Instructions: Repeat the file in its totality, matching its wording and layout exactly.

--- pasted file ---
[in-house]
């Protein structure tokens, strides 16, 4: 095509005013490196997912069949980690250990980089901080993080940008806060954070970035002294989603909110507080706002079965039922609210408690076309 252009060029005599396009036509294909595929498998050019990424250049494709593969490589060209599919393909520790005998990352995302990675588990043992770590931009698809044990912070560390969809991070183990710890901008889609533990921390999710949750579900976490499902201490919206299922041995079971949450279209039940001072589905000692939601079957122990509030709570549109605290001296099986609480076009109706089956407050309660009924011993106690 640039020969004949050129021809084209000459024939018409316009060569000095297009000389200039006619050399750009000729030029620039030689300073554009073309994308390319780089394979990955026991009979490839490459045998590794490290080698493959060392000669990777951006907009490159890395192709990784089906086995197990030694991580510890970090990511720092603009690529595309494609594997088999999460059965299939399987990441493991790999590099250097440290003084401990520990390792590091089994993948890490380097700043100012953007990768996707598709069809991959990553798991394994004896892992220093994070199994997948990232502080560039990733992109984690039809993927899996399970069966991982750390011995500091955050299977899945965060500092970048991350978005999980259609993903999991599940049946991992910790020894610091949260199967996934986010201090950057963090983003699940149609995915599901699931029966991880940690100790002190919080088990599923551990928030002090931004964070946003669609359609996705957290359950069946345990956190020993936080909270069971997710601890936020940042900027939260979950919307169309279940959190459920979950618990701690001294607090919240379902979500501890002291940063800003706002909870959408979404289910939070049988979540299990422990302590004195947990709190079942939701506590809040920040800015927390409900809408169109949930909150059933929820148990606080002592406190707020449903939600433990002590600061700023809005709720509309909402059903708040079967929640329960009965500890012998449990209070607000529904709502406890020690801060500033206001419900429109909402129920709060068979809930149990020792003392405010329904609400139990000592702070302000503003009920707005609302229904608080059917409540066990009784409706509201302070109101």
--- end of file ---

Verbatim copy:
[in-house]
């Protein structure tokens, strides 16, 4: 095509005013490196997912069949980690250990980089901080993080940008806060954070970035002294989603909110507080706002079965039922609210408690076309 252009060029005599396009036509294909595929498998050019990424250049494709593969490589060209599919393909520790005998990352995302990675588990043992770590931009698809044990912070560390969809991070183990710890901008889609533990921390999710949750579900976490499902201490919206299922041995079971949450279209039940001072589905000692939601079957122990509030709570549109605290001296099986609480076009109706089956407050309660009924011993106690 640039020969004949050129021809084209000459024939018409316009060569000095297009000389200039006619050399750009000729030029620039030689300073554009073309994308390319780089394979990955026991009979490839490459045998590794490290080698493959060392000669990777951006907009490159890395192709990784089906086995197990030694991580510890970090990511720092603009690529595309494609594997088999999460059965299939399987990441493991790999590099250097440290003084401990520990390792590091089994993948890490380097700043100012953007990768996707598709069809991959990553798991394994004896892992220093994070199994997948990232502080560039990733992109984690039809993927899996399970069966991982750390011995500091955050299977899945965060500092970048991350978005999980259609993903999991599940049946991992910790020894610091949260199967996934986010201090950057963090983003699940149609995915599901699931029966991880940690100790002190919080088990599923551990928030002090931004964070946003669609359609996705957290359950069946345990956190020993936080909270069971997710601890936020940042900027939260979950919307169309279940959190459920979950618990701690001294607090919240379902979500501890002291940063800003706002909870959408979404289910939070049988979540299990422990302590004195947990709190079942939701506590809040920040800015927390409900809408169109949930909150059933929820148990606080002592406190707020449903939600433990002590600061700023809005709720509309909402059903708040079967929640329960009965500890012998449990209070607000529904709502406890020690801060500033206001419900429109909402129920709060068979809930149990020792003392405010329904609400139990000592702070302000503003009920707005609302229904608080059917409540066990009784409706509201302070109101």